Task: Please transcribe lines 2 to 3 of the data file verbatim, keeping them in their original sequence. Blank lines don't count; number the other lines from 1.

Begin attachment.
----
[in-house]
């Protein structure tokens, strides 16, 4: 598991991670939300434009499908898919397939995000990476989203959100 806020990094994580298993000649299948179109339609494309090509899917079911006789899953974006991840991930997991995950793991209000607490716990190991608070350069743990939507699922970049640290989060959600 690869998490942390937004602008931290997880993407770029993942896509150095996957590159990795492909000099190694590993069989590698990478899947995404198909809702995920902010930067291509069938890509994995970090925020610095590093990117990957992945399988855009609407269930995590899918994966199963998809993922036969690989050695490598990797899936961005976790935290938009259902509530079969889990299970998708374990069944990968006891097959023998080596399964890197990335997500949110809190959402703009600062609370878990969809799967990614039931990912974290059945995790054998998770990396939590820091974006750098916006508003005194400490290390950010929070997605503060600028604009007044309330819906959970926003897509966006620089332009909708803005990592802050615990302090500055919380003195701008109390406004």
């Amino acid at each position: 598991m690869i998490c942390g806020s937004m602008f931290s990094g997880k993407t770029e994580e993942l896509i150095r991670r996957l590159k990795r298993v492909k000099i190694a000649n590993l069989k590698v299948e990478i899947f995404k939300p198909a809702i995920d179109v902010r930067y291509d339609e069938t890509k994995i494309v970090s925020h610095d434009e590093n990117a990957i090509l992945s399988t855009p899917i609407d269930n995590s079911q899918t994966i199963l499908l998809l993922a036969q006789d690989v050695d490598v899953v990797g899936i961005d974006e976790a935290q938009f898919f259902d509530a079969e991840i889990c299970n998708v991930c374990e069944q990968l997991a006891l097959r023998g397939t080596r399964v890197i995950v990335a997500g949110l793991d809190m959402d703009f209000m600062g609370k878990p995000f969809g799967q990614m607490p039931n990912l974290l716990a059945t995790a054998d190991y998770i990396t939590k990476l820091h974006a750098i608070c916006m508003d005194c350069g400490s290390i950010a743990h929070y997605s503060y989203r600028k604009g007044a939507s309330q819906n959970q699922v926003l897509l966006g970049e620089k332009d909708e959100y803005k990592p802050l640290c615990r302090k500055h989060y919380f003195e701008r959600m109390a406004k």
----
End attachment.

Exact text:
């Protein structure tokens, strides 16, 4: 598991991670939300434009499908898919397939995000990476989203959100 806020990094994580298993000649299948179109339609494309090509899917079911006789899953974006991840991930997991995950793991209000607490716990190991608070350069743990939507699922970049640290989060959600 690869998490942390937004602008931290997880993407770029993942896509150095996957590159990795492909000099190694590993069989590698990478899947995404198909809702995920902010930067291509069938890509994995970090925020610095590093990117990957992945399988855009609407269930995590899918994966199963998809993922036969690989050695490598990797899936961005976790935290938009259902509530079969889990299970998708374990069944990968006891097959023998080596399964890197990335997500949110809190959402703009600062609370878990969809799967990614039931990912974290059945995790054998998770990396939590820091974006750098916006508003005194400490290390950010929070997605503060600028604009007044309330819906959970926003897509966006620089332009909708803005990592802050615990302090500055919380003195701008109390406004």
């Amino acid at each position: 598991m690869i998490c942390g806020s937004m602008f931290s990094g997880k993407t770029e994580e993942l896509i150095r991670r996957l590159k990795r298993v492909k000099i190694a000649n590993l069989k590698v299948e990478i899947f995404k939300p198909a809702i995920d179109v902010r930067y291509d339609e069938t890509k994995i494309v970090s925020h610095d434009e590093n990117a990957i090509l992945s399988t855009p899917i609407d269930n995590s079911q899918t994966i199963l499908l998809l993922a036969q006789d690989v050695d490598v899953v990797g899936i961005d974006e976790a935290q938009f898919f259902d509530a079969e991840i889990c299970n998708v991930c374990e069944q990968l997991a006891l097959r023998g397939t080596r399964v890197i995950v990335a997500g949110l793991d809190m959402d703009f209000m600062g609370k878990p995000f969809g799967q990614m607490p039931n990912l974290l716990a059945t995790a054998d190991y998770i990396t939590k990476l820091h974006a750098i608070c916006m508003d005194c350069g400490s290390i950010a743990h929070y997605s503060y989203r600028k604009g007044a939507s309330q819906n959970q699922v926003l897509l966006g970049e620089k332009d909708e959100y803005k990592p802050l640290c615990r302090k500055h989060y919380f003195e701008r959600m109390a406004k």